The 15-person task force will be led by the Gov.Kevin Stitt’s Secretary of Public Safety Chip Keating and includes a designee made by the attorney general, the speaker of the House and the president pro temp of the Senate, according to a press release.
The members of the task force include the following:
Chip Keating currently serves as the secretary of public safety and chair of the RESTORE Task Force. Keating has been a principal with Keating Investments, a real estate and oil and gas investment company, since March 2010. Keating served as an Oklahoma Highway Patrol trooper from May 2001 to August 2004 and is a director and gubernatorial appointee of the Oklahoma Law Enforcement Retirement System. Keating earned a bachelor’s degree in business administration from Southern Methodist University.
Tricia Everest will serve as the ex-officio chair of the RESTORE Task Force. Everest received her bachelor’s degree in science from Vanderbilt University in 1993. After returning to Oklahoma she earned her juris doctor from University of Oklahoma School of Law in 2003. Her professional law career led her to the attorney general’s office where she was assistant attorney general in Oklahoma. She also has an honorary doctorate in humanities from Oklahoma City University. Tricia serves as a trustee of E.L. and Thelma Gaylord Foundation and chair of Inasmuch Foundation’s advisory committee. She also plays an integral role as the founding chair of Palomar, Oklahoma City’s Family Justice Center, which removes barriers for abuse victims to access the services they need. Tricia was also the founding Chair of ReMerge, which diverts mothers from prison and empowers the women to build healthy foundations for themselves and their children. On June 10, 2019, Everest was appointed as chair of the Oklahoma County Criminal Justice Authority.
Joy Thorp will serve on the board as Attorney General Mike Hunter’s designee. Thorp serves as senior deputy attorney general and chief of the attorney general’s Tulsa office. She previously presided over the state’s multicounty grand jury, where Thorp and her team investigated criminal matters from all 77 counties, with many successful prosecutions, including a 1984 cold case homicide. Thorp is a 17-year attorney, with more than 12 years of experience in prosecution serving as an assistant district attorney in Tulsa County as well as the District 27 district attorney’s office.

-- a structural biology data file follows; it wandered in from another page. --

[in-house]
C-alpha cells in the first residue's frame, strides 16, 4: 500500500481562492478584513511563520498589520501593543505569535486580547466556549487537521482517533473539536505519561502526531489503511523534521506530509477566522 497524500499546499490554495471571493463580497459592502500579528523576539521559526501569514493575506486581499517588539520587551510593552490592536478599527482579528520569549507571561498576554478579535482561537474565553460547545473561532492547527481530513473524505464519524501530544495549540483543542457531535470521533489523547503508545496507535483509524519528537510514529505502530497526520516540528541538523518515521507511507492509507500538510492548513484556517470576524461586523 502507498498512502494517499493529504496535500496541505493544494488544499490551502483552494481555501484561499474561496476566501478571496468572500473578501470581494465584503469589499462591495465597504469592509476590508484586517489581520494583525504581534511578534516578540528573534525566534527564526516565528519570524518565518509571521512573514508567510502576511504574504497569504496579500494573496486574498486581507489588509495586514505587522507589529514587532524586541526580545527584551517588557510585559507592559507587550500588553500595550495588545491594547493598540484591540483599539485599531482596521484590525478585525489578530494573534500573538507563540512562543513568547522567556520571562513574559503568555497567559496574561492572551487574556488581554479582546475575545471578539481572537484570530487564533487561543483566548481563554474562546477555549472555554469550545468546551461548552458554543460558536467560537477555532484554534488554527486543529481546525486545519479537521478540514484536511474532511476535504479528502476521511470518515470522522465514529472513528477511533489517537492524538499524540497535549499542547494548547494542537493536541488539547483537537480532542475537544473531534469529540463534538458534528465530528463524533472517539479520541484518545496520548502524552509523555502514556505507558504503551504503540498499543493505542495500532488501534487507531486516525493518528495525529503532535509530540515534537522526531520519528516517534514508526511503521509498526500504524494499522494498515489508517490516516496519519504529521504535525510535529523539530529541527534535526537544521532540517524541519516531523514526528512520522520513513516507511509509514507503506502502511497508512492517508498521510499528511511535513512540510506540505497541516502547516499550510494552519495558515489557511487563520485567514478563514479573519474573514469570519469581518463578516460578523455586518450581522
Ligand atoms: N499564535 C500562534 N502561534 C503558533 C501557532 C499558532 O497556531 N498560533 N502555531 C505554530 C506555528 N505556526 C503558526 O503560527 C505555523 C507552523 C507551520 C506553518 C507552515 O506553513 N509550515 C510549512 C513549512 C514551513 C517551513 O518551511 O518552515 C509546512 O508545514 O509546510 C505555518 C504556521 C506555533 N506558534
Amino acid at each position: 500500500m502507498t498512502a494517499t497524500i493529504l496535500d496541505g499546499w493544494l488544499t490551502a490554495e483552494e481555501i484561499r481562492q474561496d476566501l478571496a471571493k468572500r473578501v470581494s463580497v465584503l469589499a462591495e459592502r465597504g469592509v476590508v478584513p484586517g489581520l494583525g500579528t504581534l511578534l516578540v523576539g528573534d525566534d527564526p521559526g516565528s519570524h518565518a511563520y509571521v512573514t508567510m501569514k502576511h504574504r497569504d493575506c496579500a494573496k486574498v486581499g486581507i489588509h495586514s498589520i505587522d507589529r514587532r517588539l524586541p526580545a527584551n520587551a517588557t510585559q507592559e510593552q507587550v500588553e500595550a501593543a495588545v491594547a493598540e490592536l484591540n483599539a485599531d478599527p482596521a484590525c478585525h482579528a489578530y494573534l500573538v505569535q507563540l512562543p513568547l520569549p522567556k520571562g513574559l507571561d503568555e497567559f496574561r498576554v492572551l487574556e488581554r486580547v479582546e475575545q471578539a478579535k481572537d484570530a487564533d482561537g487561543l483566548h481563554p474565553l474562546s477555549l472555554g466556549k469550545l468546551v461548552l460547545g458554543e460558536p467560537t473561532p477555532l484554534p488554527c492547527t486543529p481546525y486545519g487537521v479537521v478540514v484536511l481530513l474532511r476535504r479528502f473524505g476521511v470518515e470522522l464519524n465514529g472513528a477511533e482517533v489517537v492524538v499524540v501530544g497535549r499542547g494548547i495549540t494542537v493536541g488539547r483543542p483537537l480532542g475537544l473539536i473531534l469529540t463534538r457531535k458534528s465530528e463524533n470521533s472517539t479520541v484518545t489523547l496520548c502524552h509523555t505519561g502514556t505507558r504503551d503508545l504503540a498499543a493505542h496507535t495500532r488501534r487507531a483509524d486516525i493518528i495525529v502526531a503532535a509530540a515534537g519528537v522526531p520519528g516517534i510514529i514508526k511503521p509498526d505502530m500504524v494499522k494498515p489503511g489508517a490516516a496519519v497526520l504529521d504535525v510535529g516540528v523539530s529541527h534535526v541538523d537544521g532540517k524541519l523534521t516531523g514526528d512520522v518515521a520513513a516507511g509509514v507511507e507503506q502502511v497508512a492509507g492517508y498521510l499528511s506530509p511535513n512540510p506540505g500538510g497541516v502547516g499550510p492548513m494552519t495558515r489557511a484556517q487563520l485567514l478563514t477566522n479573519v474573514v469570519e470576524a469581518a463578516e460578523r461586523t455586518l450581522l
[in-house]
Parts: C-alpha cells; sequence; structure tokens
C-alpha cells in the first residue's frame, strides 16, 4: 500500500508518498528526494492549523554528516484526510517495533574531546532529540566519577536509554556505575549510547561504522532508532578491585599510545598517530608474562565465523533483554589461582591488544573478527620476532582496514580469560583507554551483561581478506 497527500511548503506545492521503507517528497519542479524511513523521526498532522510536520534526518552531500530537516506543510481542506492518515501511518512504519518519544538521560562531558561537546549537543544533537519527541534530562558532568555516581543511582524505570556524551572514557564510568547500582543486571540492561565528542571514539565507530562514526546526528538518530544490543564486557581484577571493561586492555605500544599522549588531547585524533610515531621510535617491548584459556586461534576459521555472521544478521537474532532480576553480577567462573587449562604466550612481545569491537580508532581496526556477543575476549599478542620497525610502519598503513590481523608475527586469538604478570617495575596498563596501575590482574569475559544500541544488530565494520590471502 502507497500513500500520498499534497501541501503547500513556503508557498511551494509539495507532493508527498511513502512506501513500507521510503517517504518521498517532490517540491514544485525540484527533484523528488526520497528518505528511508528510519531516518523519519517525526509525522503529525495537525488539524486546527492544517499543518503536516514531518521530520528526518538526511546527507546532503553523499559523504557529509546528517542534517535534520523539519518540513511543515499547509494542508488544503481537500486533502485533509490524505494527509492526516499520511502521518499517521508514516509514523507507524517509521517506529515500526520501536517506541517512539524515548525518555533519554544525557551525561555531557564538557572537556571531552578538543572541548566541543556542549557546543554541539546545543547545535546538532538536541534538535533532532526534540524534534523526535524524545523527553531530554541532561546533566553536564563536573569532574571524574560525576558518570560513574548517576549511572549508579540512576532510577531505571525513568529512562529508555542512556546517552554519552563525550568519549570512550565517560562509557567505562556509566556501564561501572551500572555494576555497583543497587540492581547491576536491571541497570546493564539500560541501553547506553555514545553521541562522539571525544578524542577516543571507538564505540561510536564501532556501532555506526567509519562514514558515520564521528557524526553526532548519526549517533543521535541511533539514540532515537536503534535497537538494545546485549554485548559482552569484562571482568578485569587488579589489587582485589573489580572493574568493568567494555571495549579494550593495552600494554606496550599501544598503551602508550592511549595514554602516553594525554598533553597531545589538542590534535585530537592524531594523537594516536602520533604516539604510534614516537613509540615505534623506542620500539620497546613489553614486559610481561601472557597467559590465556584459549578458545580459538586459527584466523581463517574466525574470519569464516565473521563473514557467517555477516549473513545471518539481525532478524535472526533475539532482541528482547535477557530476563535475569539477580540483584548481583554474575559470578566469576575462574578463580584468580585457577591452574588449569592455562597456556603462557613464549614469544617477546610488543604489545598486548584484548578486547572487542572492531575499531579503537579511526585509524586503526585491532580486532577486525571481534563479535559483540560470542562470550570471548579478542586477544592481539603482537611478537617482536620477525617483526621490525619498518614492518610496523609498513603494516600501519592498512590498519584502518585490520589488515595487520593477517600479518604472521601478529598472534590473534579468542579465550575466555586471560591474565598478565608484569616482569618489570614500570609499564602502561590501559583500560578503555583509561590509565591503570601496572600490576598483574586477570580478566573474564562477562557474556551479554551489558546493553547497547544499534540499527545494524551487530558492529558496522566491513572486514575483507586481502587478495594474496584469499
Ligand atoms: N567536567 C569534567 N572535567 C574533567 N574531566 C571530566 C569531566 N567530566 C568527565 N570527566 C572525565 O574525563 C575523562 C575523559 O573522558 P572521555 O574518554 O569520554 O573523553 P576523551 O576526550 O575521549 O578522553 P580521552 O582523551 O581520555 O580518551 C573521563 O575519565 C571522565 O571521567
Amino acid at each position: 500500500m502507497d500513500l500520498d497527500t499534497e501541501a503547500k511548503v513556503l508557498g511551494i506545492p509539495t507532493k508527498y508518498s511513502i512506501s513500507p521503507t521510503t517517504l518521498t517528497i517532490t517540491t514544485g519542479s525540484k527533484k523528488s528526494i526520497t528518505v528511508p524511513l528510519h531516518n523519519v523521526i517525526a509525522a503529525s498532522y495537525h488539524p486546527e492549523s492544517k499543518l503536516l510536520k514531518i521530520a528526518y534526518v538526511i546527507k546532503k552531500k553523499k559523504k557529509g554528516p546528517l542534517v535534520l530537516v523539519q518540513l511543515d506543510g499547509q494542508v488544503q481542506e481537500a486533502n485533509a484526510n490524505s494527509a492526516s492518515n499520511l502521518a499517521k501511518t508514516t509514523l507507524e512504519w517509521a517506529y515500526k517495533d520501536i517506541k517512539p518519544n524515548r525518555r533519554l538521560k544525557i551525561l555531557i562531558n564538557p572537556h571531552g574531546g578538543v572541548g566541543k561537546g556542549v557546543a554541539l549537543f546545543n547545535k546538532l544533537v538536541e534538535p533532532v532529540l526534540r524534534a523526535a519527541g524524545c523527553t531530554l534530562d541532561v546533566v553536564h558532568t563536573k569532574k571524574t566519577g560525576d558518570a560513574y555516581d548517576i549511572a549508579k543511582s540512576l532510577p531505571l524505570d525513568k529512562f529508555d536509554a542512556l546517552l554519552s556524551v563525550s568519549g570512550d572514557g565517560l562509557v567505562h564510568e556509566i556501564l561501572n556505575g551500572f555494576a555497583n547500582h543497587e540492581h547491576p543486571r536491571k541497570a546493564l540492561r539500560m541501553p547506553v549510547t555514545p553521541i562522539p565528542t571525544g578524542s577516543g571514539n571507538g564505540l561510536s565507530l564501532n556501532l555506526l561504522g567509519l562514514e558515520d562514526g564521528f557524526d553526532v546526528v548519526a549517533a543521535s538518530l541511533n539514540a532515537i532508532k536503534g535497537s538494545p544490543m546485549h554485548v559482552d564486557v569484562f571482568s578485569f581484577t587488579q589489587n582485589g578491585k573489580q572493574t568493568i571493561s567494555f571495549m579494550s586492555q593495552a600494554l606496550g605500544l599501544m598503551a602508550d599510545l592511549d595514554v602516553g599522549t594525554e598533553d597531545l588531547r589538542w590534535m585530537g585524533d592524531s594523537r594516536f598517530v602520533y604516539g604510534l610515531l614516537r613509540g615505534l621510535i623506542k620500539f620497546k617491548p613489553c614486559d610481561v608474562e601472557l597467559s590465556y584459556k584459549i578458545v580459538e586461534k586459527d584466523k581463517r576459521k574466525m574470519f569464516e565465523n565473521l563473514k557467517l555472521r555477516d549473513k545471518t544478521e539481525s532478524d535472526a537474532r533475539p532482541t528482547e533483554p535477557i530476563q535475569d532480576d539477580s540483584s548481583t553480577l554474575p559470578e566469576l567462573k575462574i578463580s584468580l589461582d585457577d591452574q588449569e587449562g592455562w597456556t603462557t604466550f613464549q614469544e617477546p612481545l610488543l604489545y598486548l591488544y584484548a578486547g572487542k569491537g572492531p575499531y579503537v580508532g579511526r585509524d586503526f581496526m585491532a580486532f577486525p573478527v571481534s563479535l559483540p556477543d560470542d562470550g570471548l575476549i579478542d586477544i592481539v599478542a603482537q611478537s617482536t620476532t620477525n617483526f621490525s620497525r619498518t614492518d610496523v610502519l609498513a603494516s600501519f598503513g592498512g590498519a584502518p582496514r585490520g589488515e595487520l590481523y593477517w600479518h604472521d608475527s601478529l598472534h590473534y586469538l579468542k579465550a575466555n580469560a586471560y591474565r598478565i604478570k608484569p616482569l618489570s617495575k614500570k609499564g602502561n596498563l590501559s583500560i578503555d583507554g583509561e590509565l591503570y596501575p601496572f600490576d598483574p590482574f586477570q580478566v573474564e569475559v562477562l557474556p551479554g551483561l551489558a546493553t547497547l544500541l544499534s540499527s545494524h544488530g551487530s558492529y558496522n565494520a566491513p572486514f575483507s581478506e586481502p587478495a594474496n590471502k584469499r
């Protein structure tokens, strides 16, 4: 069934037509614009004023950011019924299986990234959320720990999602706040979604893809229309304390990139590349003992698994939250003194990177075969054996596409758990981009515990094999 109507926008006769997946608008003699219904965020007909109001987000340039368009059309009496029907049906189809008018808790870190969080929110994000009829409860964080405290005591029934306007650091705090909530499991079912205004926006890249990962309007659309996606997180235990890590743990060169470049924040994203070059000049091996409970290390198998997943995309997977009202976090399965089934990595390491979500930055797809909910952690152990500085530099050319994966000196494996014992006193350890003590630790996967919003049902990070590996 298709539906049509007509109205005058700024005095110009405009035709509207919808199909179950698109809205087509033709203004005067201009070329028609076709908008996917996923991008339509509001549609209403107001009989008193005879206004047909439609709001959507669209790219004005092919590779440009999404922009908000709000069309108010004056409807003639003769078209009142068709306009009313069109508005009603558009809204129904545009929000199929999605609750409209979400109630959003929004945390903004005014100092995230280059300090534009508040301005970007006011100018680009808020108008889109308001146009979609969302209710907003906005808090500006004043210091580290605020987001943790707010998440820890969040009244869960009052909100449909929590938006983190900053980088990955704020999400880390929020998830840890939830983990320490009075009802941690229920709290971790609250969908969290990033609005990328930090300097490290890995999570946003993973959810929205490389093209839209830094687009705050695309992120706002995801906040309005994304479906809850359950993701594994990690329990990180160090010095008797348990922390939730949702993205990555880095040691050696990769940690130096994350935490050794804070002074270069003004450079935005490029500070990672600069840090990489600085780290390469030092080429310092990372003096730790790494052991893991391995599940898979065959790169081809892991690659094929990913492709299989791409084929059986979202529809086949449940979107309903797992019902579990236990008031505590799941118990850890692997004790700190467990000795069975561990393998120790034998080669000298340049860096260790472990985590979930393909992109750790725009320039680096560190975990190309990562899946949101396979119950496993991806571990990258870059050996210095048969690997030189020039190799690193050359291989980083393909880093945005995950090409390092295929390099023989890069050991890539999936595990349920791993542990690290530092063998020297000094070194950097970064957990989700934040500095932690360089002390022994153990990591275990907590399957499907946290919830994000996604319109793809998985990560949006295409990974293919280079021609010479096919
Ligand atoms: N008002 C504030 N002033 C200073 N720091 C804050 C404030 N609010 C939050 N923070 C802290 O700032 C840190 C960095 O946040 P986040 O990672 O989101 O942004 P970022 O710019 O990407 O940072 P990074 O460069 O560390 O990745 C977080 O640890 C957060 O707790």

Rep. Jon Echols will serve on the board as Speaker Charles McCall’s designee. Echols was first elected to represent House District 90 in the Oklahoma House of Representatives in 2012 where he served as assistant majority whip. In 2014, Echols was appointed by McCall to serve as the vice chair of the Judiciary and Civil Procedure Committee continuing to serve as an assistant majority whip. He is the House majority floor leader. Echols graduated from the University of Oklahoma with a political science degree. He then went on to Oklahoma City University School of Law. The lifetime Oklahoman has started and operated several Oklahoma businesses, and through them, he now employs hundreds of Oklahomans. In addition to his small businesses, he also practices law with his family’s firm, Echols and Associates, and serves as an adjunct law professor at OCU.
Sen. Darcy Jech will serve on the board as President Pro Temp Greg Treat’s designee. Jech has deep roots in Oklahoma and his family has farmed here since statehood. Born and raised east of Kingfisher, Jech attended Seminole State College and later graduated from Southeastern Oklahoma State University. Before his 2014 election to the state Senate, he served as a member of the Kingfisher City Council, Kingfisher Chamber of Commerce Board of Directors, the Kingfisher Hospital Board, the Kingfisher Educational Foundation Board, the Kingfisher Industrial Foundation Board, and Central Oklahoma Red Cross Board. Jech sits on a variety of Senate committees, including judiciary and public safety.